Building a profitable trading strategy – Complete guide
If you go to the internet, you will often find trading to be represented as the “9-5 escape” or something “you can do from anywhere in the world”.
This makes many people jump into financial markets, thinking the path to fortune is very easy, but this could not be further from the truth.
Trading financial markets is extremely hard, time demanding and complex.
If you decide to go this path, you will soon realize that instead of working 9-5, you spend 12 hours a day in front of the screens trying to extract a little bit of money from the markets.
To make a living, you need to be well-capitalized and be your 100% every single time, as markets don’t care about how you feel, what time it is, or what your opinion is.
In this article, I will do my best to lay down what I think every profitable strategy should look like and give you some of my personal tips to be able to make well-educated decisions in the markets.
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Table of Contents
Choosing trading style
Before you do anything, you should decide what type of trader you want to be.
There are essentially two options: day trade or swing trade.
For most people starting out, this is mostly dictated by other aspects of your life, if you are still working, you might be limited to only being able to watch markets for a few hours a day, but some jobs might allow active trading on a second screen, for example.
There are advantages and disadvantages to both styles of trading.
As a day trader, you will most likely focus on only 1-2 markets compared to swing trading, where you will be taking positions in more markets at the same time.
Of course, you can only swing trade one market, but you will need to be very well capitalized for it.
As you can see on the screenshot above, we have an equity simulation with a 2 to 1 risk-to-reward ratio over 100 trades with a 50% win rate on a 10,000 Euro account.
The average PnL in this situation is around 15,000 Euro, but how quickly this will happen solely based on your trading style.
If you take four trades every week, this can be achieved in around half a year, but if you only take one trade a week, you are looking at two years of time.
As you are not allowed to withdraw anything from the account during this time, you can definitely see that you really need to be well-capitalized to make trading worth it.
This often creates a problem for both sides of the camp, people that don’t have money and people that have a lot of money.
Those that don’t have much capital, to begin with, often try to increase the risks on each trade to fasten the journey, which will more often than not end up liquidating the account.
New traders that have enough capital and just start to trade have a hard time risking smaller amounts as the money feels insignificant but are often not prepared to trade with large sizes as they don’t have a track record to back their decision-making up.
This very often leads to a lot of mistakes.
There are other aspects you need to consider when you are choosing your trading style.
Daytrading tends to be more straightforward as you only focus on one or two markets, and your trading tends to be very technical. You just need to ensure that you follow your system and don’t make mistakes that are actually very easy to make in the heat of the moment, as markets are moving very fast.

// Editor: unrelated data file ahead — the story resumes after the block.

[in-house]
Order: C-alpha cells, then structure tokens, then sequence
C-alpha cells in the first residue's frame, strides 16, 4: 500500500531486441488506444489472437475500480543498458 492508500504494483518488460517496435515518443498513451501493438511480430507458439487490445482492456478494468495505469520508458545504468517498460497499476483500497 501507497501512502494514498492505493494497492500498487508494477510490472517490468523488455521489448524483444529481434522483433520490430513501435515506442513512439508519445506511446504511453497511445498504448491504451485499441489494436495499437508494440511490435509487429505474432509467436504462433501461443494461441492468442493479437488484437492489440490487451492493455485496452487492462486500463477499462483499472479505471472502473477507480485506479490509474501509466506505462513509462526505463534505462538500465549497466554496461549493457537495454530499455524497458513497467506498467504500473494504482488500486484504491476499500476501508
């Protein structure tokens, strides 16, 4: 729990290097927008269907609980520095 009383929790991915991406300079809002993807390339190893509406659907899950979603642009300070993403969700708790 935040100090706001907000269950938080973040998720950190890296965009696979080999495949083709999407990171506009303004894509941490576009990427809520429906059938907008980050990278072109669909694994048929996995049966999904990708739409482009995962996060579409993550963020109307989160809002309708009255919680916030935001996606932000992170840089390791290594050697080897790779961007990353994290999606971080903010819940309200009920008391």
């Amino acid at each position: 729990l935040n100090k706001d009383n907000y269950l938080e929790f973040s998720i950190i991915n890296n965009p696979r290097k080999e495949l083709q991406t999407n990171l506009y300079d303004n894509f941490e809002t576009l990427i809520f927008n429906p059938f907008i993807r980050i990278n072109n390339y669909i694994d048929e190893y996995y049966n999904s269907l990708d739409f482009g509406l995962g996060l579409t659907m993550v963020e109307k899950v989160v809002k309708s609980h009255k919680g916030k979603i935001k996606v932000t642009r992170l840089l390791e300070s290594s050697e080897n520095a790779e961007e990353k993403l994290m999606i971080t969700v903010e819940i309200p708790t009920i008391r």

Daytrading is extremely hard. You need to be able to focus 100% and be able to make a quick decision, as every mistake can be very quick and costly.
Swing trading, on the other hand, can be more forgiving.
You will work with wider stops, and you will often have hours to place your trade or get out from positions that don’t work out your way.
What makes swing trading hard is understanding market correlations and also the fact that you are more exposed to the market and the fundamental events.
If you are trading solely crypto and you trade ten coins at the same time, you are essentially trading one market with different liquidity.
People tend not to understand this, and if things don’t work out, they realise much bigger losses than anticipated.
On top of that, you have plenty of events throughout the week that will cause volatility spikes that can affect your positions.
This is not so hard to fix. You just need to be aware of these things.
If you are taking more positions in correlated markets, either pick one that meets your criteria the best or split your risk across different markets.
When it comes to new, you should know the exact time of releases and manage your existing positions according to that.
You can implement the rule of pulling all existing orders a few minutes before the release and making sure your existing trades are protected with stop loss and accounted for possible slippage.
There are more nuances when it comes to choosing a trading style you should consider, and I covered them previously in this article.
Markets to trade
There are plenty of options of stuff you can trade.
Crypto, forex, indices, commodities, and stocks are the most popular.
No matter what you decide to trade, you should know your market in and out.
- What are the most volatile hours?
- What news influence the given markets?
- Are the markets open 24 hours, or do they close for a certain period of time?
- What market participants mainly move the markets?
- What are the main correlations for the market?
- How liquid the market is?
These are some questions you should ask yourself when picking up the markets to trade.
For day trading, this choice is rather simple, as you will most likely end up with one market.
Trading only one market will give you an advantage as every market has unique characteristics, and after some time, you will start to know your market really well.
One of the things to consider is if you are looking for a slower, more liquid market like S&P500 or if you looking for something fast, thinner like Nasdaq or Bitcoin.
If you swing trade, you might end up with a handful of markets, as correlations are quite high. You need to introduce rules so you won’t end up over-exposing yourself.
For example, I tend to trade a lot of correlated markets at once, but I have introduced a lot of systematic rules to my strategy, so in most cases, only one or two markets will meet all my criteria for the actual entry.